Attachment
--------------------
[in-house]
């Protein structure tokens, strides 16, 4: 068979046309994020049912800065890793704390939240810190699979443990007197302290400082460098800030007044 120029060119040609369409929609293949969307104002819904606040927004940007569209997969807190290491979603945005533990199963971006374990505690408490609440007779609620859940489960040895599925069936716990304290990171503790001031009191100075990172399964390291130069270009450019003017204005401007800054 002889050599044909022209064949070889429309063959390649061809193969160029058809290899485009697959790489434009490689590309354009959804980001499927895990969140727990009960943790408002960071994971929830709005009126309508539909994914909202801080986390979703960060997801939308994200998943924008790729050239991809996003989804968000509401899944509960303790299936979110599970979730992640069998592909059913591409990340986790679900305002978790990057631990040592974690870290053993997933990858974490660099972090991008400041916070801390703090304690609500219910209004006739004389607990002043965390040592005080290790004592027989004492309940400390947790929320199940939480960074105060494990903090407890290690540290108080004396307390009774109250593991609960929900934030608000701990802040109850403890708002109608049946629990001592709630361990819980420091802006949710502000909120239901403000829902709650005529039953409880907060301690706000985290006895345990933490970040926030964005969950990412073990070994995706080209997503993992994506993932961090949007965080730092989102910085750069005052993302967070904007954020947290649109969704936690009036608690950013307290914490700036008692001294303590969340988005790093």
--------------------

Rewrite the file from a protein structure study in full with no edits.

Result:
[in-house]
């Protein structure tokens, strides 16, 4: 068979046309994020049912800065890793704390939240810190699979443990007197302290400082460098800030007044 120029060119040609369409929609293949969307104002819904606040927004940007569209997969807190290491979603945005533990199963971006374990505690408490609440007779609620859940489960040895599925069936716990304290990171503790001031009191100075990172399964390291130069270009450019003017204005401007800054 002889050599044909022209064949070889429309063959390649061809193969160029058809290899485009697959790489434009490689590309354009959804980001499927895990969140727990009960943790408002960071994971929830709005009126309508539909994914909202801080986390979703960060997801939308994200998943924008790729050239991809996003989804968000509401899944509960303790299936979110599970979730992640069998592909059913591409990340986790679900305002978790990057631990040592974690870290053993997933990858974490660099972090991008400041916070801390703090304690609500219910209004006739004389607990002043965390040592005080290790004592027989004492309940400390947790929320199940939480960074105060494990903090407890290690540290108080004396307390009774109250593991609960929900934030608000701990802040109850403890708002109608049946629990001592709630361990819980420091802006949710502000909120239901403000829902709650005529039953409880907060301690706000985290006895345990933490970040926030964005969950990412073990070994995706080209997503993992994506993932961090949007965080730092989102910085750069005052993302967070904007954020947290649109969704936690009036608690950013307290914490700036008692001294303590969340988005790093």